It has long been recognized that the Enlightenment and the Reformation went more or less together. The mysticism and mystery of “superstition” were bound to fade in the brilliance of pure reason. The Bible, however, still held a revered place, and it had to be studied. The sea change of the scriptural Bible to the academic Bible took place largely in Germany. No surprises there. What Legaspi demonstrates is that this study was closely bound with the university as an organ of the state. Germany didn’t boast the oldest universities in the eighteenth century, but it could claim the most intellectually rigorous. Among its biblical scholars, indeed, perhaps the one who led to the creation of the academic Bible, was Johann David Michaelis. The book is mostly about Michaelis and his influence and background in biblical studies. Clearly, applying university treatment to an ancient text was not going to be Sunday School.
By the time people like me began advanced study of the Bible, the “academic Bible” was about all there was. Many of us with serious training in the field watch in wonder as some (many) theologians take the Bible literally. They use ideas and concepts that biblical scholars have long recognized as artifacts of antique understanding. The problem is once you’ve gone down this path, there’s no going back. You can’t unlearn the academic Bible. So, what is the Bible? Obviously, it’s going to depend on who you ask, but it is clear that no one answer will satisfy all takers, even if they all claim to share a single faith. And should you venture to those hallowed halls of higher education, you’ll find the Bible is studied here, as are dinosaurs and an earth that is a few billion years old.
Posted in Bible, Books, Higher Education, Posts, Sects
Tagged Bible, Christianity, Germany, Johann David Michaelis, Judaism, Martin Luther, Michael C. Legaspi, The Death of Scripture and the Rise of Biblical Studies
To be honest, I can’t recall having heard of Johann Joseph Gassner before. Given his role in the European witch-hunting culture, however, I must have read his name a time or two. As with most names out of context, it was quickly forgotten. H. C. Erik Midelfort, therefore, is to be congratulated with bringing out not only Gassner’s name, but his remarkable career. Exorcism and Enlightenment: Johann Joseph Gassner and the Demons of Eighteenth-Century Germany, like so many other books, came to my attention in a bookstore. Books on demons have a strange kind of draw to someone interested in both religion and monsters, and since it was on an overstock shelf, I found it impossible to let it lie. This proved to be a wise decision.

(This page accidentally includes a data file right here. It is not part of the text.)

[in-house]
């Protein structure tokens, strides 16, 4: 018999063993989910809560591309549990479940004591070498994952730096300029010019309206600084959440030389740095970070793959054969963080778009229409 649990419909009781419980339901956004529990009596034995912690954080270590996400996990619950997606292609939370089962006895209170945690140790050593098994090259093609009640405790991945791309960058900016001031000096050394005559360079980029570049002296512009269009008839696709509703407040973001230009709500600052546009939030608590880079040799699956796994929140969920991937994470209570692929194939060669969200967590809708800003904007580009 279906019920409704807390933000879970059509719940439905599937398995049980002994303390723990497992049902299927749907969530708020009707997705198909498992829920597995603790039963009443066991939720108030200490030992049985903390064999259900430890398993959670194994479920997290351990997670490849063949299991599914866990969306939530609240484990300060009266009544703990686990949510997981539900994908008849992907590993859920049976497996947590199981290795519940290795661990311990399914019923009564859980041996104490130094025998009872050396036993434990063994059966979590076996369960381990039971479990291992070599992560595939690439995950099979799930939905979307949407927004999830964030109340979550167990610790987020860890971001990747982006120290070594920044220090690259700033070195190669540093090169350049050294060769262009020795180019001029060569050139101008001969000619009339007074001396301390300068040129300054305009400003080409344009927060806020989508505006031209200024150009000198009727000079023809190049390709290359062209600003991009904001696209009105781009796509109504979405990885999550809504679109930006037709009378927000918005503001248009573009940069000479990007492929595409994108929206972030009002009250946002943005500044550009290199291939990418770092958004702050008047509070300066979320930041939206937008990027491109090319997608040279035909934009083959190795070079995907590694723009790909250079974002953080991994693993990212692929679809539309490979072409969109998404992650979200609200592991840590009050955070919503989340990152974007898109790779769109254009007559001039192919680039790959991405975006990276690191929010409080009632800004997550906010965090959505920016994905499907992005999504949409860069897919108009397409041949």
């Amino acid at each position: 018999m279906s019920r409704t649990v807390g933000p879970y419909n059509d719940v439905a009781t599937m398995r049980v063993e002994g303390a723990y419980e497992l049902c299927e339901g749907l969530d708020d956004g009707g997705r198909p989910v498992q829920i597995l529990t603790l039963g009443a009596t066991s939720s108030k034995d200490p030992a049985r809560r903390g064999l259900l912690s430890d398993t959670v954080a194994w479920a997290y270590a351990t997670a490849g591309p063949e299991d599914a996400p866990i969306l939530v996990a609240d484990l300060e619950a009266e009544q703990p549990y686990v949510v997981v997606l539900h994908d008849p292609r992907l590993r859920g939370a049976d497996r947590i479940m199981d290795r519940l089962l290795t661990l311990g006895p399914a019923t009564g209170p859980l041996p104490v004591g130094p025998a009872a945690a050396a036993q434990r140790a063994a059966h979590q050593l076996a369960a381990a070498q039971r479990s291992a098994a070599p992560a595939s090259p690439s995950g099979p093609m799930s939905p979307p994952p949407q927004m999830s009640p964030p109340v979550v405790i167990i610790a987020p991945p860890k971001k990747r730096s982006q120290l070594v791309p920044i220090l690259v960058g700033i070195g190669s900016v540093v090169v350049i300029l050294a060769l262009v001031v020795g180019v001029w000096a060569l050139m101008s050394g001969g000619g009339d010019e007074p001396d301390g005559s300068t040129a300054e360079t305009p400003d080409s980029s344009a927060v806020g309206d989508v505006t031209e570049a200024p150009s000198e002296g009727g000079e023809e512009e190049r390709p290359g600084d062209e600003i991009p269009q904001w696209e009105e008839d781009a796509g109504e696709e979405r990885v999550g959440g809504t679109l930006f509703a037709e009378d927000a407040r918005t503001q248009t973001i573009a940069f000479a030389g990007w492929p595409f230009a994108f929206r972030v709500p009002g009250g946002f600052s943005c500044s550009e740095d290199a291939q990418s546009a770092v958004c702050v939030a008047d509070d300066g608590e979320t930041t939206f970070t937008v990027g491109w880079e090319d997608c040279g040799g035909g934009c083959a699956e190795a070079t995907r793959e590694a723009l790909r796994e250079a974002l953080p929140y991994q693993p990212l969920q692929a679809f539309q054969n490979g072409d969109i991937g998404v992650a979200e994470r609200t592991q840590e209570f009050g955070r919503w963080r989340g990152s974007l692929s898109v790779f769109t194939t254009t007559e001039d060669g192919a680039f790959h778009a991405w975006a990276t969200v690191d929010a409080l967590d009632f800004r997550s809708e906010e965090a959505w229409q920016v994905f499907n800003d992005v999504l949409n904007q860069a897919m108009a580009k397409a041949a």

Midelfort proves himself one of the rare academics who doesn’t talk down to his readership, yet makes what could be a complex topic understandable. Complex is about the only word to describe what would become Germany in the Eighteenth Century. The remnants of the Holy Roman Empire left a divided region with prince-bishops—clerics with political control outside their own dioceses—vying for all kinds of authority. Although the Enlightenment was well underway, the region was embroiled in the controversy of a priest by the name of Gassner. Gassner was a healer, but also an exorcist. Believing that many torments suffered by the populace were demon-spawned, he used highly public and, to some, incredible exorcisms before healing those in need. His success was unquestioned, but the church, struggling between Catholicism and Lutheranism, as well as struggling to find a place in the Enlightenment world, found Gassner a bit of an embarrassment. What do you do with demons in a world where science says they don’t exist?